Five Things Paris Has Taught Me

I’ve learned a lot from the French over the years – particularly from spending time in Paris. The Parisians are an interesting bunch: strong, stylish, and seemingly indifferent. But really, it’s not indifference, it’s more of a supreme comfort in their own skin mixed with an “I couldn’t care less what you think of me” attitude.

I first visited on a school trip to France when I was seventeen and then returned at nineteen to do a semester abroad at the American College. I was captivated by the beauty of the city, and even more so by the confidence and style of the French people I met.

After numerous return visits over the years – including an epic birthday celebration a couple months ago – I realize that Paris has taught me quite a few things about the well-lived life.

1. Take the time to slow down and savor the little things. An early morning stroll through the flower market, the perfect cappuccino, a warm baguette with Brie, dipping your toes in the ocean – this is what makes for a joyful and connected life. Of course, when you’re surrounded by all of the beauty that is Paris, it makes it easier to remember to stop and smell the roses. The French have a term called “flâneur,” which means “to stroll or saunter.” Mastering “flânerie” in Paris is considered a true art form. Even when I’m back home in Los Angeles, I try to embrace my inner flâneuse, even if it’s just a 10 minute stroll down Melrose Place before a client meeting, poking my head into shops and soaking in the atmosphere.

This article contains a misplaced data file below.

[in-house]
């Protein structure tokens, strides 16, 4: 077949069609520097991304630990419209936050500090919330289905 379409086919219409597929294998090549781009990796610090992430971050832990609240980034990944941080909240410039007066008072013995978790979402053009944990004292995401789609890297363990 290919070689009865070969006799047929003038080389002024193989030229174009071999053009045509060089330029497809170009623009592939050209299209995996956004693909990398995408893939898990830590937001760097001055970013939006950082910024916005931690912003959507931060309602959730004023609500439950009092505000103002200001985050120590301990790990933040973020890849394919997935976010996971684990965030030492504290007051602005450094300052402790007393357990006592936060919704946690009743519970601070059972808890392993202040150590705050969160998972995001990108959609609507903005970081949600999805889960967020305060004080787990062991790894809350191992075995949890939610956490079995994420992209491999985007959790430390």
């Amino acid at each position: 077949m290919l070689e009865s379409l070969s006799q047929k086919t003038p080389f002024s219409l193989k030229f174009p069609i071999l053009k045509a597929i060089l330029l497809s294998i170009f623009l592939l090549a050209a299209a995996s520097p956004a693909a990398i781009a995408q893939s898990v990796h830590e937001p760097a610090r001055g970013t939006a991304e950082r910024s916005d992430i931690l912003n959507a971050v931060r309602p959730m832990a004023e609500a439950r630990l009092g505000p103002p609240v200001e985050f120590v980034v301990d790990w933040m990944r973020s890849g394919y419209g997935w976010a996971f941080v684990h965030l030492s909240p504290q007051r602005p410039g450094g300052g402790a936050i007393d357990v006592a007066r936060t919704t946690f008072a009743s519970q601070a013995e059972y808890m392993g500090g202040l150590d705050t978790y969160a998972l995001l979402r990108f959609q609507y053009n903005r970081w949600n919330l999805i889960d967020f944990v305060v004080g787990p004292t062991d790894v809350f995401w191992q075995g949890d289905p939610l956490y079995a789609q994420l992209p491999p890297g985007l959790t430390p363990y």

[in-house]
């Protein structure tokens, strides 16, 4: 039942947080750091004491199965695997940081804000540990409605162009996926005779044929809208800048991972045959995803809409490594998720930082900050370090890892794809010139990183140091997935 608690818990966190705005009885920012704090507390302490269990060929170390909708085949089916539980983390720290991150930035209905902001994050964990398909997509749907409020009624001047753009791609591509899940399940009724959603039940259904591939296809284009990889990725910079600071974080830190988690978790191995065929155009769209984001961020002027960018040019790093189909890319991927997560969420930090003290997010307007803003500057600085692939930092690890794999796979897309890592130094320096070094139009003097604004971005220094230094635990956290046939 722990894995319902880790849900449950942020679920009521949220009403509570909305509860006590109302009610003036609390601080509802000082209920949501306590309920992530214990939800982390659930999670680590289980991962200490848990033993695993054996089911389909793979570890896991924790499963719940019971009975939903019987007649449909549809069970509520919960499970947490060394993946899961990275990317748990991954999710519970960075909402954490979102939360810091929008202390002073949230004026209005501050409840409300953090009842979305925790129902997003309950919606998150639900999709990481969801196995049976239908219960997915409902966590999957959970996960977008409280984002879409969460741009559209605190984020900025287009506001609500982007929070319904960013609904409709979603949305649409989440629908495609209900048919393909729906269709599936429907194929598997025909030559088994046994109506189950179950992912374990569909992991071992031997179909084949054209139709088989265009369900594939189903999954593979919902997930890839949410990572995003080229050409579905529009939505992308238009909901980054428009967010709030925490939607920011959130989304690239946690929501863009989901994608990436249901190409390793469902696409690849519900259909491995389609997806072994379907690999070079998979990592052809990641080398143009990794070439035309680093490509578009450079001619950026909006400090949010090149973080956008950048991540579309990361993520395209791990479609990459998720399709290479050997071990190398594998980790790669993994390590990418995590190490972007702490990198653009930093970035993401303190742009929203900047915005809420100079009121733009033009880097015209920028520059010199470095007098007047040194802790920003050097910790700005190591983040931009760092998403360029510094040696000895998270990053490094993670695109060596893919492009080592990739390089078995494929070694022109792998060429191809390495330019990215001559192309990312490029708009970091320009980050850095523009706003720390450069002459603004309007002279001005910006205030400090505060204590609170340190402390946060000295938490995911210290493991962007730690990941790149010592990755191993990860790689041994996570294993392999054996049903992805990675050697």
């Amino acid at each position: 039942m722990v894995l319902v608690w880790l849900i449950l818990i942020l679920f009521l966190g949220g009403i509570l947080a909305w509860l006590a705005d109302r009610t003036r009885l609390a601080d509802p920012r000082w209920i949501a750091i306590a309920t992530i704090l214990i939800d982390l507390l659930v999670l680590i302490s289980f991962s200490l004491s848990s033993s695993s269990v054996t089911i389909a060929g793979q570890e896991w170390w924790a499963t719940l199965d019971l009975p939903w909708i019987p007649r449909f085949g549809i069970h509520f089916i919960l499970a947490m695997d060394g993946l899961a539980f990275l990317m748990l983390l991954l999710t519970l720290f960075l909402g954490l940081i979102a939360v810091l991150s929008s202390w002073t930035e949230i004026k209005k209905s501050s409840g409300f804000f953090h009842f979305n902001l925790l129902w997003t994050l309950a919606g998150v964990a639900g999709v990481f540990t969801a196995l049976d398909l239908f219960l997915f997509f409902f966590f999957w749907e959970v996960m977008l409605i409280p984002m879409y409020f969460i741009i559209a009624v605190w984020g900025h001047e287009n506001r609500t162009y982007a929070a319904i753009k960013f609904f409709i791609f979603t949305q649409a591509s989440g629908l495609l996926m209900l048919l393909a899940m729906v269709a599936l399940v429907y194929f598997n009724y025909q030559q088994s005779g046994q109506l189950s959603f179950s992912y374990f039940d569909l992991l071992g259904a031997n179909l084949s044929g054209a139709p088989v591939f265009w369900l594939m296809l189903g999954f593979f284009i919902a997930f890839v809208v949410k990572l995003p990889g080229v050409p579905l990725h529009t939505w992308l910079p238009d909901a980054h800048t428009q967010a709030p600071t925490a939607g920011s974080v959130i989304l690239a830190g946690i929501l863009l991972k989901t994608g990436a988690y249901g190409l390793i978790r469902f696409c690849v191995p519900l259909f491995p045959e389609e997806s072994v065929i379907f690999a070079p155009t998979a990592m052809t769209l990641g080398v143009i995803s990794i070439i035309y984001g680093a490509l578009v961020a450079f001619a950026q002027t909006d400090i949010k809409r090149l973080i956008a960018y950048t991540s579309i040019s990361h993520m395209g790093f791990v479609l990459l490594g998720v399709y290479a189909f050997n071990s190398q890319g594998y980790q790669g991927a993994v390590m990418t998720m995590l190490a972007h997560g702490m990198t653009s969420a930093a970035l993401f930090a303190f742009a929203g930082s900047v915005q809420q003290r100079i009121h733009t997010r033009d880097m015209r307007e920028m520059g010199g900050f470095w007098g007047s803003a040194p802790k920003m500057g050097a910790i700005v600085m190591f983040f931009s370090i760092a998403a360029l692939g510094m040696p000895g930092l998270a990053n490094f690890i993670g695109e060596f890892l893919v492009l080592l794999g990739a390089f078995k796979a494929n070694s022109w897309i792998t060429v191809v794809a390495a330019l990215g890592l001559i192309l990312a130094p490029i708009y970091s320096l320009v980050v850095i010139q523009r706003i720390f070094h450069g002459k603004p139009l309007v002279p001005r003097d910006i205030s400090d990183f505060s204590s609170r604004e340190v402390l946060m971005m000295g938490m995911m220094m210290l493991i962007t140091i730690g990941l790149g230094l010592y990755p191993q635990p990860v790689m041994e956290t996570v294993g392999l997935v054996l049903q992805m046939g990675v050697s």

2. Do things just for the sheer pleasure of it. Love fresh flowers? Buy them for yourself every week. Love going to the movies? Take yourself on a movie date. Love beautiful perfume, like my favorite, Hermès Eau de Merveilles? Wear it every day!  No one savors a glass of champagne, a good book, a new fragrance or an afternoon stroll more than a Frenchwoman. These women understand that pleasure in all forms is the key to sustained happiness. Here in America, we save “the good tablecloth” and “the nice wine” for “special occasions.” But in France, their attitude is, “Every day is a special occasion.” So why not open that bottle today? Why not wear your all-time favorite outfit today? Why wait?

3. Embrace quality over quantity. I’ve never met a Parisian woman with a large closet. She takes her time to carefully select the items she wants to include in her wardrobe and then edits ruthlessly on a regular basis. She meticulously takes into account what looks good on her and proceeds accordingly. The same goes for the china she uses for dinner parties, the flowers she chooses for her home – and even the people she keeps in her life. I think about this philosophy a lot, especially in terms of my social life. Rather than saying “Yes!” to every single invitation that comes my way, I try to pause and ask, “Is this going to light me up? Is my heart really in it? Do I really want to go to this fundraiser/talk/coffee date etc.? Or am I just cluttering up my calendar and my life?” When we take a moment to ask ourselves these kinds of questions, the answers usually become very clear.